Author Guidelines

Original Articles

Original Articles should be reported original clinical studies or research not previously published or being considered for publication elsewhere. The text should not exceed 7000 words, including a list of authors and their affiliations, corresponding author, acknowledgements and figure legends, with an abstract of a maximum of 250 words, a list of a minimum of 15 references primarily from international journals indexed by Google Scholar, Scopus, or Web of Science, and a maximum 10 figures/tables (see below for more details on the layout). The work described in your article must have been carried out in accordance with The Code of Ethics of the World Medical Association (Declaration of Helsinki) for experiments involving humans and EC Directive 86/609/EEC for animal experiment (please write the ethical statements in the methods section and attach the ethical approval form in the supplementary file). 

Qualitative Research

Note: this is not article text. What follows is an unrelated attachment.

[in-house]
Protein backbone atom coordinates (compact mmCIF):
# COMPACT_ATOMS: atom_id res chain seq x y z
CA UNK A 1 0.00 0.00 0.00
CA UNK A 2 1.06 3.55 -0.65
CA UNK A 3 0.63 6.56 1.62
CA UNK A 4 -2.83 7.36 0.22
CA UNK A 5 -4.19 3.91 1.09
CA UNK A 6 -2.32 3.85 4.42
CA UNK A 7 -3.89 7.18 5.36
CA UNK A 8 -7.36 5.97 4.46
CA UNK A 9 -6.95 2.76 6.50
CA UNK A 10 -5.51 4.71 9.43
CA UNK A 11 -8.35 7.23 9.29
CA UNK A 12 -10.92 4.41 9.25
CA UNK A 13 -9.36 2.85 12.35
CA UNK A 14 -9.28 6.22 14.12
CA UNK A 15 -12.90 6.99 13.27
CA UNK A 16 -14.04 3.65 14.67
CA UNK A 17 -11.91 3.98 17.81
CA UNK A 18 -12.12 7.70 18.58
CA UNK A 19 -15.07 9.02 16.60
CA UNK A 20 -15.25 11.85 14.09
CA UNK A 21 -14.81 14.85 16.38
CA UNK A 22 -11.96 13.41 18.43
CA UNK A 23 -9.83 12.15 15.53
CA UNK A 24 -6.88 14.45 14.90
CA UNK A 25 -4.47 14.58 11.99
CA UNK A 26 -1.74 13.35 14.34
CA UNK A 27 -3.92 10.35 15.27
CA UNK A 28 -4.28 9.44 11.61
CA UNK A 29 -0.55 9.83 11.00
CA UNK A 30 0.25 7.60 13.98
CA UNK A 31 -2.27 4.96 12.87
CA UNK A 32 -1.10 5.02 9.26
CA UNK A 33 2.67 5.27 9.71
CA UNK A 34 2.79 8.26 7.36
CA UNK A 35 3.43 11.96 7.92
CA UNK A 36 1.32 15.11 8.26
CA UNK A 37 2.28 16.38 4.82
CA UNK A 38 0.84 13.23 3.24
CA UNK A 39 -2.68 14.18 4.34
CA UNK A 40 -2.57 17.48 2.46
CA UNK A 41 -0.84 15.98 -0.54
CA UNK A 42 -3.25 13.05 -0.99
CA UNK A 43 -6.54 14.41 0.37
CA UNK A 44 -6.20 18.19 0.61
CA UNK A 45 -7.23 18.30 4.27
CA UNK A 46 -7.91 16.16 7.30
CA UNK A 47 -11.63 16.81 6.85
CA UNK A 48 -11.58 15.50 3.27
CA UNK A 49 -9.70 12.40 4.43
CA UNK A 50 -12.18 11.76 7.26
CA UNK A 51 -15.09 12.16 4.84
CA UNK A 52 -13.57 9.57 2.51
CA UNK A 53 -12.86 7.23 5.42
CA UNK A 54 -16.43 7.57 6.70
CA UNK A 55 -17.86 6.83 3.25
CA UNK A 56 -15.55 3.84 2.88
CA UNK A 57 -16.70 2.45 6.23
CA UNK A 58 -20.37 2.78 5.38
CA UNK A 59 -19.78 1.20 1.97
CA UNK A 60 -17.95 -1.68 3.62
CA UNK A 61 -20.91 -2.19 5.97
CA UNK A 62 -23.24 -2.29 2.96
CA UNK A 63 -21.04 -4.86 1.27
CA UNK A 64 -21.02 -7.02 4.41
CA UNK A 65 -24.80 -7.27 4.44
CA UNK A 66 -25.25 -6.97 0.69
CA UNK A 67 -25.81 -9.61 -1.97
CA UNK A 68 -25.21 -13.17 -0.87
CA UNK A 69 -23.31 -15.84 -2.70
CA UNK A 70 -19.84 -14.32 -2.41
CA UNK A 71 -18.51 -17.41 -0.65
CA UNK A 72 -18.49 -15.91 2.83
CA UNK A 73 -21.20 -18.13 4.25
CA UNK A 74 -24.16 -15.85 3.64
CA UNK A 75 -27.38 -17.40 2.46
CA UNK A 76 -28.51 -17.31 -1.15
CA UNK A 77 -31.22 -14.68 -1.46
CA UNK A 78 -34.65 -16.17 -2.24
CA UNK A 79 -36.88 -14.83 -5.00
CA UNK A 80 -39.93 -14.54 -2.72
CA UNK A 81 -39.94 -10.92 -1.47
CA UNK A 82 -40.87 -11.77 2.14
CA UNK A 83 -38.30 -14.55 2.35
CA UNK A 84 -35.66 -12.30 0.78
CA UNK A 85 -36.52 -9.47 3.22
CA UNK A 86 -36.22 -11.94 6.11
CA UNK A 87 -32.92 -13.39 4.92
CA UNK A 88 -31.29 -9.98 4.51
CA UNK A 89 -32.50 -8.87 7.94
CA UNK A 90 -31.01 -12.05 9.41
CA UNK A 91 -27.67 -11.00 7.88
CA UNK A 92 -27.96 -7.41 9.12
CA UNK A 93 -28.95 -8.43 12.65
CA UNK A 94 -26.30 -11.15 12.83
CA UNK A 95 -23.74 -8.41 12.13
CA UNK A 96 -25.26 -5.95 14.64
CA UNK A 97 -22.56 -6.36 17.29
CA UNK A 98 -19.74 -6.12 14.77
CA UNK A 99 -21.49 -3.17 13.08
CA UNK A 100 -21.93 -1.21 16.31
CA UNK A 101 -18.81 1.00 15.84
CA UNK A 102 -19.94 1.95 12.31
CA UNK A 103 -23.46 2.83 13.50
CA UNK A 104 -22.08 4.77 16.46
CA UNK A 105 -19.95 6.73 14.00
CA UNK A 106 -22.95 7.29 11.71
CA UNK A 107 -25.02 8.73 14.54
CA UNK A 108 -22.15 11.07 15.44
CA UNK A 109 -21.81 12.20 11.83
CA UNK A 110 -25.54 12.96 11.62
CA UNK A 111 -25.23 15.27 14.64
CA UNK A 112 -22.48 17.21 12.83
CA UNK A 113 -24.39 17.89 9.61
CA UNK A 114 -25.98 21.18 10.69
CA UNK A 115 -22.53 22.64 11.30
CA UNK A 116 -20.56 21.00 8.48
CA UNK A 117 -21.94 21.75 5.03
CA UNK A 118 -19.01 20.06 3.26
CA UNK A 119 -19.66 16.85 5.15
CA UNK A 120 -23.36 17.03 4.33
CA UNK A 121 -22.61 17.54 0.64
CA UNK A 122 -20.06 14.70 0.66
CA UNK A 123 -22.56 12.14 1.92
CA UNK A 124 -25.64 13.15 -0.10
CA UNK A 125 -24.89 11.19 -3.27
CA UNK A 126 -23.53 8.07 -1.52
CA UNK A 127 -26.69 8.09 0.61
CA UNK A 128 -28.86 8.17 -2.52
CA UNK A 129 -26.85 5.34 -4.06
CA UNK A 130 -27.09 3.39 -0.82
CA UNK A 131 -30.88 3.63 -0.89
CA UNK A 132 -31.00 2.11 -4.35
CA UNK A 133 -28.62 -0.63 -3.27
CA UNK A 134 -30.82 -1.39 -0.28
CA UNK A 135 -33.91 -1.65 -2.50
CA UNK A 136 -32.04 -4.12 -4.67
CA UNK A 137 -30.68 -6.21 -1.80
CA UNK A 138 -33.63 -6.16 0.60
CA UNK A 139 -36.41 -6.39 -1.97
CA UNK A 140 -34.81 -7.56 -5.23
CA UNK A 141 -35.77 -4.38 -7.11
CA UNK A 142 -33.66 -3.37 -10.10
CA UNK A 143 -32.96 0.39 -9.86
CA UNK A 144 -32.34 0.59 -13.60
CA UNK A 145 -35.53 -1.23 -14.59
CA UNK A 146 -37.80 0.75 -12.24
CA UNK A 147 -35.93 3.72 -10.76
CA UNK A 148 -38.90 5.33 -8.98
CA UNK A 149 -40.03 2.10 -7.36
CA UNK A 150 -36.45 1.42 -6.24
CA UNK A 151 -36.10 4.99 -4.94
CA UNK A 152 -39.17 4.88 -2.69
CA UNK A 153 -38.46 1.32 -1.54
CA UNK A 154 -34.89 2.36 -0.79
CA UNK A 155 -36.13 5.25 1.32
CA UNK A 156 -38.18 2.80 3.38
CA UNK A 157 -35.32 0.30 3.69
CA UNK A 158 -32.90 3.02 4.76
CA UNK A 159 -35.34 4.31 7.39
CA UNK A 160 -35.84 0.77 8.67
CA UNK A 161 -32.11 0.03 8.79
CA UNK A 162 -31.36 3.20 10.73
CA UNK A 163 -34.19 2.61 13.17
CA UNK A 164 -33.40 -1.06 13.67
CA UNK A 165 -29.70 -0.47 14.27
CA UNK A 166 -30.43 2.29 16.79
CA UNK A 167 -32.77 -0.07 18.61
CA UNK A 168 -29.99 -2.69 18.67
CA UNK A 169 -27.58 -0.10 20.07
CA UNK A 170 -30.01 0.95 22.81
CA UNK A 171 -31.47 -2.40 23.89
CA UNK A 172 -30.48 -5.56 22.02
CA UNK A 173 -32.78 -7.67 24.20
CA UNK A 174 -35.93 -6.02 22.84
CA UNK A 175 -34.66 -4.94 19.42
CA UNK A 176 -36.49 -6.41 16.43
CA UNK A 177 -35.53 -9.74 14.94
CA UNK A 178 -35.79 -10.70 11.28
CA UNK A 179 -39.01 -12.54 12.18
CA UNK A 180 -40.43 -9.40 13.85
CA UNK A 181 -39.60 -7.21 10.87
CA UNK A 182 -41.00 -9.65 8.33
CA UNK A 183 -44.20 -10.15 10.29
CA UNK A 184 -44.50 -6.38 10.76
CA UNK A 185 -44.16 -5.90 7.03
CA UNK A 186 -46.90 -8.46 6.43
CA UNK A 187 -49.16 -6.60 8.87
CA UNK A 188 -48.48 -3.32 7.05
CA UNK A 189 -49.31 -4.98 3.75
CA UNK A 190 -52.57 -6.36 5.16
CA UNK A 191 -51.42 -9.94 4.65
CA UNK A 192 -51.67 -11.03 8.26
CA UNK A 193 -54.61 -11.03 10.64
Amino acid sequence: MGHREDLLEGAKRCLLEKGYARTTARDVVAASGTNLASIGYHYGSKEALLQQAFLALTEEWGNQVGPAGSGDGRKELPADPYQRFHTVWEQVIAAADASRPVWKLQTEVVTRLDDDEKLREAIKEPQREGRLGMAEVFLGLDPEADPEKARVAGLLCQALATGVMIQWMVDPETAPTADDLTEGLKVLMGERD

Qualitative research is multimethod in focus, involving an interpretive, naturalistic approach to its subject matter. This means that qualitative researchers study subjects in their natural settings, attempting to make sense of, or interpret, phenomena in terms of the meanings people bringing them. Qualitative research aims to understand the social reality of individuals, groups, and cultures as nearly as possible as its participants feel it or live it. Thus, people and groups, are studied in their natural setting.

Qualitative research is descriptive, phenomena, naturalistic, ethnographic culture, etc. Qualitative research consists of a theme, abstract, background, method, result, discussion, and conclusion. The minimum participant is nine and uses triangulation data. Qualitative research uses a variety of methods to develop deep understandings of how people perceive their social realities and consequence, how they act within the social world. For example, diary records, open-ended questionnaires, documents, participant observation, and ethnography. 

Case Study

A case study is a research method involving an up-close, in-depth, and comprehensive examination of a particular case. A case study may explore specific cases of a patient, can mean single and multiple case studies, can include quantitative or qualitative study, relies on multiple sources of evidence, and benefits from the prior development of theoretical propositions. A case study consists of abstract, introduction, cases, discussion, conclusion, and references.